One of the best ads ever made doesn't show the product. There's not a computer in sight. No mention of megahertz and features. Not even benefits of owning an Apple computer. And yet, nearly 40 years later, we're still talking about it. That's the power of communicating a brand vision.
Henry Ford's vision catapulted the Ford Motor Company to the top of the automobile industry in the early 20th century. Because of his vision of a car in every garage, he adapted the moving assembly line process to car manufacturing. This enabled his company to make, market, and sell their crown jewel - the Model T at a significantly lower price than any of their competitors. For a while, Ford was the face of innovation.
A brand is a mental space a business, organization, or even a person holds in people's heads. It's a perception, a feeling. But also a promise. If people buy your product, they do so with a set of expectations. No one buys an iPhone expecting it to break down in two weeks. Apple promises that won't happen, and they keep that promise to a reasonable enough degree.
A productocracy is "a product or a service that has a distinctive value skew in the marketplace which incites unsolicited recommendations from its current customers, creating new customers."
People often ask me what's the difference between e-commerce and digital marketing. I'm always stunned by this question. To me, the answer has always seemed obvious and intuitive. Until I actually thought about it.
Locus of control is one of the most important psychological predispositions, yet few people are talking about it. If you're in business or thinking of going into business, then you need to understand it.
Motivation is one of the biggest dream-killers in existence. It's right up there with fear of failure, procrastination, and Netflix. That's why motivational videos on YouTube get millions of hits while the people watching them go through the motions. And why so few live with purpose and intent.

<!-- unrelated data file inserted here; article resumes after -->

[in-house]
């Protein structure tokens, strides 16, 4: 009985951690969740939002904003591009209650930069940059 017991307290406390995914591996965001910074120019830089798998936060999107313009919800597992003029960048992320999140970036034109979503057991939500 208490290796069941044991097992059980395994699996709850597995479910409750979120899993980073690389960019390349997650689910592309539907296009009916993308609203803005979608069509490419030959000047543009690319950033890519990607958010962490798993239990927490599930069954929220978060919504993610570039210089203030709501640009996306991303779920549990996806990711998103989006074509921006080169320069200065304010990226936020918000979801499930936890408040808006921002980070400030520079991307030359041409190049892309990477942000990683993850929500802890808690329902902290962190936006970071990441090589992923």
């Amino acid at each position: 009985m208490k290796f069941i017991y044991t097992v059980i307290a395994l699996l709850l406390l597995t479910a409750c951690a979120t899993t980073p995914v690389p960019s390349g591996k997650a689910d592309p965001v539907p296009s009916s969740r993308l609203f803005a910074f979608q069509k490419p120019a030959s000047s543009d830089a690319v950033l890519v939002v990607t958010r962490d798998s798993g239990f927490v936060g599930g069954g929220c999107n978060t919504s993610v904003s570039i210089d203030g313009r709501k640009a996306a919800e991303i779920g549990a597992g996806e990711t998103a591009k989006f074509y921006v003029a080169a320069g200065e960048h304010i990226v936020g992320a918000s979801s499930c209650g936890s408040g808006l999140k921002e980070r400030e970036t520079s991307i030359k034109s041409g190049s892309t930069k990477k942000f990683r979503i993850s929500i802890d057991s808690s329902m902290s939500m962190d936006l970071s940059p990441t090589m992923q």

"This isn't my first time at the gym", he said while rolling his eyes. I'd just told him he was on the express train to Snap City (not a fun place to be, especially as a teenager). His deadlift form was horrible, which could've led to a serious injury, so I corrected him. Yet the kid was having none of it.
I fell head first onto the concrete. It was ugly, painful, and (lucky for my face) metaphorical. This educational fall determined how I'd live the next four years of my life - working a 9 to 5, slowly sinking into an existential abyss of my own making. Every time the alarm rang and I didn't feel like getting up, was a painful reminder I had failed at making it on my own. It was a tough pill to swallow. Barrels of coffee and the occasional energy drink I consumed helped me stay awake through the toughest of times, but there was nothing that could help with the growing frustration. There I was - trapped once again. I had to get away.
"You haven't changed a bit", I said. It wasn't a compliment. I'd been talking to the man sitting across from for the past hour. He was a childhood friend of mine and we hadn't seen each other in 10 years. During that time, he had stayed in the exact same position physically, mentally, career-wise. In every conceivable way, he was in a time capsule.